Improving the Lives of Women and Children
Many of the women in this exhibition were the victims of poverty, and a harsh moral code that judged men and women differently. Few women, married or single, were paid a living wage at this time. But there were those who had a vision for a better future. Reformers like Vida Goldstein or the Reverend Charles Strong, and organisations like the Women’s Christian Temperance Union and the Social Improvement Society, argued for social welfare, the abolition of capital punishment and equal rights for women. They advocated on behalf of many of the women featured here and in time they succeeded.
In 1901 Australia saw itself as a young progressive nation and over the following decades the foundations of a social welfare system were established. Some reforms, like the creation of an old-age pension, were early radical moves. Others took a surprisingly long time to realise, and some, like equal pay, are still to be fully achieved. Below we list some of the social and legal reforms introduced over the twentieth century. They show just how forward-thinking those early reformers, like Vida Goldstein and Charles Strong, were for the times.
Infant Life Protection Act 1890 (Vic)
Required that nursing homes for infants be registered and inspected.
Marriage Act Amendment Act 1900 (Vic)
Allowed all women the right to claim confinement expenses and maintenance from the father of their child.
Old-age Pensions Act 1900 (Vic)
Provided a means-tested pension for white men or women aged over 65, subject to some conditions.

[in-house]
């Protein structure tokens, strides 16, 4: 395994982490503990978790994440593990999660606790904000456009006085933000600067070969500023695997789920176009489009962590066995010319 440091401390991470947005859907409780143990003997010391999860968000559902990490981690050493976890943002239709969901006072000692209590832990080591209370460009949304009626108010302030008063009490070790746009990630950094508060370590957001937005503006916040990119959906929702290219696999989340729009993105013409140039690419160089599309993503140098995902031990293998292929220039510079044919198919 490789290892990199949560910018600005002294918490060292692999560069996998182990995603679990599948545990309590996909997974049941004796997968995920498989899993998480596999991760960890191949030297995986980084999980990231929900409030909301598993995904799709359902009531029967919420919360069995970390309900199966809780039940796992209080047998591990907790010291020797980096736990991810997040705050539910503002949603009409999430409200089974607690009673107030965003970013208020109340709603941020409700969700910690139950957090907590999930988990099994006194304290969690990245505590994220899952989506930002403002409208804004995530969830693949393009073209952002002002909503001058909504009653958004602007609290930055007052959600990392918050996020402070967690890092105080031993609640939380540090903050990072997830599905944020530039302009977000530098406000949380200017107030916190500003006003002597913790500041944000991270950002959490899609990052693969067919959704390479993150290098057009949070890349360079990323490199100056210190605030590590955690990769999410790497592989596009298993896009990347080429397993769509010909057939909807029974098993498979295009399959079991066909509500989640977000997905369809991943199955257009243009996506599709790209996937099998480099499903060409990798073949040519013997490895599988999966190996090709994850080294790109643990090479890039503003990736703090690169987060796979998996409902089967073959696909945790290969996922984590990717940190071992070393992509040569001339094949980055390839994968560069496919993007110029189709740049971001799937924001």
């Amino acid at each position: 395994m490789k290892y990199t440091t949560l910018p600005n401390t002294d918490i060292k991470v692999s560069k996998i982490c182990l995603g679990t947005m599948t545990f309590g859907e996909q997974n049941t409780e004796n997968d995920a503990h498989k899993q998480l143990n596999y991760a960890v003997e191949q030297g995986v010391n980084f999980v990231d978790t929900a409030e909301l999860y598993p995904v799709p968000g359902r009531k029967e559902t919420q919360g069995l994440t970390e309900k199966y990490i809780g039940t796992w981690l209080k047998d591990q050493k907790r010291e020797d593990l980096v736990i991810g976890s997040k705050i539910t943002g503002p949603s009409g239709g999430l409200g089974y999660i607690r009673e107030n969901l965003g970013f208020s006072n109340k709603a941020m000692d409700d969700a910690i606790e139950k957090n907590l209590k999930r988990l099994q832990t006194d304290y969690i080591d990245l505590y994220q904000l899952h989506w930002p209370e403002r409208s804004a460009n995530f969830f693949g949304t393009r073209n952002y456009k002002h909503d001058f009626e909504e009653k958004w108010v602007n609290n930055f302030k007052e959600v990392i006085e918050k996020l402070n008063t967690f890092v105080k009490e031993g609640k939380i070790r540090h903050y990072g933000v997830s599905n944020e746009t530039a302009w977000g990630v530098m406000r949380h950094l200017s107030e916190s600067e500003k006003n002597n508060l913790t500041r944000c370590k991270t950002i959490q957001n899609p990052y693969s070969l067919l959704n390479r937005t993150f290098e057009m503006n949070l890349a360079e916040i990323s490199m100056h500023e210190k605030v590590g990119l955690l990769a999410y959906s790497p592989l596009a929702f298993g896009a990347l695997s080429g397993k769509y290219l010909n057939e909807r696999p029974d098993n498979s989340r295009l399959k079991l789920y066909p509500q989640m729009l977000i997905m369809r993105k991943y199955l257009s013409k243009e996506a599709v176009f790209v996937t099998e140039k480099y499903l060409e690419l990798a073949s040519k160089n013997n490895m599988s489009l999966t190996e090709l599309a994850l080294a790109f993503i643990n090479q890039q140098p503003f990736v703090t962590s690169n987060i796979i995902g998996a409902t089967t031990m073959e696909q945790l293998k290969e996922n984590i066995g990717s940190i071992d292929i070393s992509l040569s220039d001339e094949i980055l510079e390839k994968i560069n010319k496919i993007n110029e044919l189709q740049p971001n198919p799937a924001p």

Commonwealth Franchise Act 1902 (Commonwealth)
Enfranchised white women and allowed them to stand for election to Parliament.
Children’s Court Act 1906 (Vic)
Established a separate closed court to hear charges against children.
Invalid and Old-Age Pensions Act 1908 (Commonwealth))
Provided a means-tested pension to white men and women over 65 subject to some conditions.
Enfranchised white women to vote in Victorian elections on the same terms as men, but not to stand for election. Victoria was the last state in Australia to enfranchise women.
Maternity Allowance Act 1912 (Commonwealth)
Established a one-off payment of £5 to be paid to any white woman (married or single) on the birth of a child.
Parliamentary Elections (Women Candidates) Act 1924 (Vic)
Allowed enfranchised women to stand for election to Parliament.
Adoption of Children Act 1928 (Vic)
Created a legal mechanism for children to be adopted replacing former informal arrangements.
Child Endowment Act 1941 (Commonwealth)
Established an allowance paid directly to the mother of a child born in Australia.
Widows’ Pension Act 1942 (Commonwealth)
Entitled a white woman ‘of good character’ to a pension if she was widowed, divorced or deserted.
Juries (Women Jurors) Act 1964 (Vic)
Theoretically made women eligible to serve on juries. Victoria was the last state to do so. In practice many impediments were put in the way until the 1970s.
Menhennitt Ruling 1969, Victorian Supreme Court
Ruling by Justice Menhennitt in R v Davidson that abortion might be performed legally by a medical practitioner to protect the physical or mental health of the woman.
Death Penalty Abolition Act 1973 (Commonwealth)
Abolished the death penalty under the law of the Commonwealth and Territories.
Social Services Act (No. 3) 1973 (Commonwealth)
Introduced a ‘supporting mother’s benefit’ for married or unmarried women without a supporting partner.
Australian Conciliation and Arbitration Commission 1974
Extended the adult minimum wage to women.
Crimes (Capital Offences) Act 1975 (Vic)
Abolished the death penalty in Victoria.
Equal Opportunity Act 1977 (Vic)
Made it illegal to discriminate on the basis of sex or marital status.